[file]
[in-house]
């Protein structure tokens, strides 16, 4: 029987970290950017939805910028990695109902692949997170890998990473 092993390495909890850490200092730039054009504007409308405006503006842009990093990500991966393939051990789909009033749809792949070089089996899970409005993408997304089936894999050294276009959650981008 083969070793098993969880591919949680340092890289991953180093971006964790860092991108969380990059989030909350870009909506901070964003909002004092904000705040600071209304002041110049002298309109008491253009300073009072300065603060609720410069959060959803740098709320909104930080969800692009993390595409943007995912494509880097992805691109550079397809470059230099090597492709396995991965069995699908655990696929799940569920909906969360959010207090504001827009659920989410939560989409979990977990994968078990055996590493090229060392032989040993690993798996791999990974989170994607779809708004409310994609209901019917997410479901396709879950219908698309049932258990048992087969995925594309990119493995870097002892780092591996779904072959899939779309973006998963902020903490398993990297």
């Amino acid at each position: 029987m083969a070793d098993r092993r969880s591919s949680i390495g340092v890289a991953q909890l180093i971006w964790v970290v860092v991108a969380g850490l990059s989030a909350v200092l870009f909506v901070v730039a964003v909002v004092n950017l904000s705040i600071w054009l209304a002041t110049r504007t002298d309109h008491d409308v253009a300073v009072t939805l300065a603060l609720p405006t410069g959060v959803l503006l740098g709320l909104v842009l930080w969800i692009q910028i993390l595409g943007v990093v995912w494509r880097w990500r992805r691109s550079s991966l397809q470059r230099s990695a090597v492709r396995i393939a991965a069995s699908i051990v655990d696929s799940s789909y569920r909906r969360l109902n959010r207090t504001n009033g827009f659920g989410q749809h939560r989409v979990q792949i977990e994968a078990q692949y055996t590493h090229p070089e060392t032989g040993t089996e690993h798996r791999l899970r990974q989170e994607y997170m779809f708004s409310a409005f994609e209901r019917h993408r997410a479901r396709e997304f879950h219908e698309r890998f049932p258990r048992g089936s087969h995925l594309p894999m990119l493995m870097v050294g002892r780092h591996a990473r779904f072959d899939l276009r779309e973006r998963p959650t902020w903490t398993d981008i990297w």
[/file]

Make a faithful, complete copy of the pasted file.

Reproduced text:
[in-house]
């Protein structure tokens, strides 16, 4: 029987970290950017939805910028990695109902692949997170890998990473 092993390495909890850490200092730039054009504007409308405006503006842009990093990500991966393939051990789909009033749809792949070089089996899970409005993408997304089936894999050294276009959650981008 083969070793098993969880591919949680340092890289991953180093971006964790860092991108969380990059989030909350870009909506901070964003909002004092904000705040600071209304002041110049002298309109008491253009300073009072300065603060609720410069959060959803740098709320909104930080969800692009993390595409943007995912494509880097992805691109550079397809470059230099090597492709396995991965069995699908655990696929799940569920909906969360959010207090504001827009659920989410939560989409979990977990994968078990055996590493090229060392032989040993690993798996791999990974989170994607779809708004409310994609209901019917997410479901396709879950219908698309049932258990048992087969995925594309990119493995870097002892780092591996779904072959899939779309973006998963902020903490398993990297």
């Amino acid at each position: 029987m083969a070793d098993r092993r969880s591919s949680i390495g340092v890289a991953q909890l180093i971006w964790v970290v860092v991108a969380g850490l990059s989030a909350v200092l870009f909506v901070v730039a964003v909002v004092n950017l904000s705040i600071w054009l209304a002041t110049r504007t002298d309109h008491d409308v253009a300073v009072t939805l300065a603060l609720p405006t410069g959060v959803l503006l740098g709320l909104v842009l930080w969800i692009q910028i993390l595409g943007v990093v995912w494509r880097w990500r992805r691109s550079s991966l397809q470059r230099s990695a090597v492709r396995i393939a991965a069995s699908i051990v655990d696929s799940s789909y569920r909906r969360l109902n959010r207090t504001n009033g827009f659920g989410q749809h939560r989409v979990q792949i977990e994968a078990q692949y055996t590493h090229p070089e060392t032989g040993t089996e690993h798996r791999l899970r990974q989170e994607y997170m779809f708004s409310a409005f994609e209901r019917h993408r997410a479901r396709e997304f879950h219908e698309r890998f049932p258990r048992g089936s087969h995925l594309p894999m990119l493995m870097v050294g002892r780092h591996a990473r779904f072959d899939l276009r779309e973006r998963p959650t902020w903490t398993d981008i990297w």